The Grand Canyon Bans Sales of Bottled Water

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Within a month, the National Park Service will ban the sales of plastic water bottles in the Grand Canyon park, a move that might annoy both swarms of not-so sustainable-minded tourists and maybe some Coca-Cola representatives.

The ban has been in the works for a while. Last November, the New York Times reported that the progress on eliminating plastic -bottle litter was halted in part because the Coca-Cola company, which had donated $13 million to the parks, was concerned. Apparently, they didn’t want tourists to be kept from chugging their company’s Dasani water. A month later, the bottle ban lurched forward, but with restrictions that would detail the effect on concessions revenue in parks.

This week, the Park Service pulled the trigger on the ban in the Grand Canyon. Disposable water bottles, which comprise 20% of the waste stream in the park, will be barred from being sold in-park within the next 30 days, a news release stated. Tourists who don’t constantly carry Nalgenes will have the option of purchasing reusable bottles at concession stands (for what seems like a very low price of $1.99).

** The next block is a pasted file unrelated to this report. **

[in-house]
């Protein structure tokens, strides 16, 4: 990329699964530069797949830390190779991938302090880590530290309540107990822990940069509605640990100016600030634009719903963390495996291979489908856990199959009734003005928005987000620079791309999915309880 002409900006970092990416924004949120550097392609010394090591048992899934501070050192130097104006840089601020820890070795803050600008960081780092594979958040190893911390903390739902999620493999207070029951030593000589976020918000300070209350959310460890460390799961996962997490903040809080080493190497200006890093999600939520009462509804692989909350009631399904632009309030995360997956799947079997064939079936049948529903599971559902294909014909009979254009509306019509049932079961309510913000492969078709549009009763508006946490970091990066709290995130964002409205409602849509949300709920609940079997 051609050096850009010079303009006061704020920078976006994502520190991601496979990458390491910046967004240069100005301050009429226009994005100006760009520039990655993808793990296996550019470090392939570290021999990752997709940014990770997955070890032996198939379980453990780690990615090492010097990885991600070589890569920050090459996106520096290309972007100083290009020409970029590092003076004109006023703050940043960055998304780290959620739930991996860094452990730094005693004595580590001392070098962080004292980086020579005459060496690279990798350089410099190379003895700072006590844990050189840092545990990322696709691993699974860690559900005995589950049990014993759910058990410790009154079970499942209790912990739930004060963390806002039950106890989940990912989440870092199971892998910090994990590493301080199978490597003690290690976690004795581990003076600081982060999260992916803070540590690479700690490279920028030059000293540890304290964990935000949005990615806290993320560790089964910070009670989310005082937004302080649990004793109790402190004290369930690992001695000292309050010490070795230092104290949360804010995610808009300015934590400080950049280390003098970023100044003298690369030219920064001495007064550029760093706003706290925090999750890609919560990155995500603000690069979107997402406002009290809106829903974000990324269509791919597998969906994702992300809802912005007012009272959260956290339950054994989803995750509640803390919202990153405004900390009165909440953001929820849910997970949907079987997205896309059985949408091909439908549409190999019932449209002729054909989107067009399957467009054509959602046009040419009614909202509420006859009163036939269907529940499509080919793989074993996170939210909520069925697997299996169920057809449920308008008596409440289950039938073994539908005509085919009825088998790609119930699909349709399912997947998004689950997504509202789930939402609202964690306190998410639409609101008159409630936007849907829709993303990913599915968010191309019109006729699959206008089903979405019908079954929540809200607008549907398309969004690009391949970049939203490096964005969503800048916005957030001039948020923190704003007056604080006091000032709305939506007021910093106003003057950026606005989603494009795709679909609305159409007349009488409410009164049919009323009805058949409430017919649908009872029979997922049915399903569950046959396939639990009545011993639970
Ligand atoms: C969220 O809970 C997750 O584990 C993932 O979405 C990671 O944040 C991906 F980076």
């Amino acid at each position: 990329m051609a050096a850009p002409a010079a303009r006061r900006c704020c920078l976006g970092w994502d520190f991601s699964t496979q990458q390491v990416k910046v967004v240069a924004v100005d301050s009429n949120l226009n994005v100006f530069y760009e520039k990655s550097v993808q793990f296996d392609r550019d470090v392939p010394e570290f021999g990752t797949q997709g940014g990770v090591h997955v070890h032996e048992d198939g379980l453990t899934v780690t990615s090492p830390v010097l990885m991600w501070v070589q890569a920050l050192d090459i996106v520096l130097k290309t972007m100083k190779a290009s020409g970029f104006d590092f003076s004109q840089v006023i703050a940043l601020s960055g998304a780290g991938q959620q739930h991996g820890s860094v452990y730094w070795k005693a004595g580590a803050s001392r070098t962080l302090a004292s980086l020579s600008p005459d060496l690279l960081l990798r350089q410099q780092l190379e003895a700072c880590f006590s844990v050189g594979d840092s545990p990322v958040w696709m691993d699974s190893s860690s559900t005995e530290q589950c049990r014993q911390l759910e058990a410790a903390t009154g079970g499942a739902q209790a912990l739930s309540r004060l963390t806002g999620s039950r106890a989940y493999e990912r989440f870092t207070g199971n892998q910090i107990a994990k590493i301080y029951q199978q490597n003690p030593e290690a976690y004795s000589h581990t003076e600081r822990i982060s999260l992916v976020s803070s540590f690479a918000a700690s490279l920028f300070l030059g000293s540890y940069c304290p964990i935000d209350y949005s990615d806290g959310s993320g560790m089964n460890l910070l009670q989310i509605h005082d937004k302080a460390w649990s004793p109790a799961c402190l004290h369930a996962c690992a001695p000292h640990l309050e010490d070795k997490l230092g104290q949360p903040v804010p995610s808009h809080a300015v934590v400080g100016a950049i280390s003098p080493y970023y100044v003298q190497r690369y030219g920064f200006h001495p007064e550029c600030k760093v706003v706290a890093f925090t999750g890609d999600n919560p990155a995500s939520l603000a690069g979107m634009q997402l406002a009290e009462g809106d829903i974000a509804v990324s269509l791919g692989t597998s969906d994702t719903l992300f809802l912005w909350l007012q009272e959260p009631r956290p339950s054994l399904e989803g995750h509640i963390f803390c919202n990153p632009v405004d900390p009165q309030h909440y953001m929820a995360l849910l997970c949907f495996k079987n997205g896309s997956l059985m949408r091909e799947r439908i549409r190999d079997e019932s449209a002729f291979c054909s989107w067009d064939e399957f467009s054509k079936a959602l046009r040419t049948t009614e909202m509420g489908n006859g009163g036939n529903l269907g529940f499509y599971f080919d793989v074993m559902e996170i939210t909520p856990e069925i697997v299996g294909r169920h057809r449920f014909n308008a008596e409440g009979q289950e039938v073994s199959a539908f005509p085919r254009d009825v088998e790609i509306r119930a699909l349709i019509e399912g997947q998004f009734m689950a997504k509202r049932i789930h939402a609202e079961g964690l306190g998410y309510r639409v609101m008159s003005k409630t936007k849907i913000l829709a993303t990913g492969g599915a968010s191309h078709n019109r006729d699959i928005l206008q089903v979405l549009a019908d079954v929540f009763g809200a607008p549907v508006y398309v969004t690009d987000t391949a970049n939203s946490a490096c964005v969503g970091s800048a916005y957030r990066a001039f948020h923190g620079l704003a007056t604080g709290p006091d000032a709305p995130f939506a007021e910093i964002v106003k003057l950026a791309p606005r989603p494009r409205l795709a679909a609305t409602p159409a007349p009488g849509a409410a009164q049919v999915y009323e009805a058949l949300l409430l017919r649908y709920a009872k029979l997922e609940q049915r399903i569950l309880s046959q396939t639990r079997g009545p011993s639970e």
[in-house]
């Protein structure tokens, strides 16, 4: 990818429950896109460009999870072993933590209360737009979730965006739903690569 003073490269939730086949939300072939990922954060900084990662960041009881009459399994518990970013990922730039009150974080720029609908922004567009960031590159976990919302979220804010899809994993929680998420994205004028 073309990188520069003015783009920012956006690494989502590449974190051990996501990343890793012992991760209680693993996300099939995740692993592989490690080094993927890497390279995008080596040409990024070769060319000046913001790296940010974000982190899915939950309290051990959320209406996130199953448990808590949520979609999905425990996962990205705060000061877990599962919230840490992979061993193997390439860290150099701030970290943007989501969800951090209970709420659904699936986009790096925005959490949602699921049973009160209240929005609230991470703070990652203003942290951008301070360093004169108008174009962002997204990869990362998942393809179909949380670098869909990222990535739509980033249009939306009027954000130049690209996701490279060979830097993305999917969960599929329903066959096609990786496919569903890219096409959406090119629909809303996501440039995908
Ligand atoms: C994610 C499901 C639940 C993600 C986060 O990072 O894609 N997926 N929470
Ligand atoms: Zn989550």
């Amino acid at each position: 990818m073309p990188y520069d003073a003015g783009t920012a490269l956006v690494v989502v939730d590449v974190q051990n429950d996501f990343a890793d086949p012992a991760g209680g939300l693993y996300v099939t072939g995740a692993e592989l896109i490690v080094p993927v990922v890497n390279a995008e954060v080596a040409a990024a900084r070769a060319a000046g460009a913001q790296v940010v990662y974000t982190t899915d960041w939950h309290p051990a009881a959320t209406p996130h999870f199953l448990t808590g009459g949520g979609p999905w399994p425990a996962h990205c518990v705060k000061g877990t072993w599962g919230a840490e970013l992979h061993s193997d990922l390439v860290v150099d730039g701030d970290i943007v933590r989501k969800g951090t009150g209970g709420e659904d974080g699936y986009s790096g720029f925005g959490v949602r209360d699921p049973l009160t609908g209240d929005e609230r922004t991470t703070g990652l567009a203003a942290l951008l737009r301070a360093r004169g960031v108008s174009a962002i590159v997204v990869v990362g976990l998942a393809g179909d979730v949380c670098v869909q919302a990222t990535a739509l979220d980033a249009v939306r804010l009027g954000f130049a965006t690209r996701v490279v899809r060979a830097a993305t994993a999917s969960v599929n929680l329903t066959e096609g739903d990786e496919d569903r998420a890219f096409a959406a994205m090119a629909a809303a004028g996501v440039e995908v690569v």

(MORE: Study: America’s National Parks Keep Falling Apart)

And there’ll be free water refilling stations. Hopefully enough to serve the huge influx of tourists that treks to the park every year in extended SUV trips.

Steve Martin, the former parks superintendent, framed as a way to aspire to sustainability. “It isn’t so much anti-water bottle as it is pro-conservation,” he told the Arizona Republic after the recent announcement. “There are many parts of the world where bottles are the only way to get good water to people, but when you have a choice to do something better, let’s do it.”

In theory, the ban sounds like progress. But what about the other 80% of litter that gets strewn about the park — those Clif bar wrappers, Chex-Mix bags or paper napkins? Perhaps the bottle ban can be thought of in the same light as the switch to those green-colored grocery store tote bags: it’s symbolism, but it’s a start.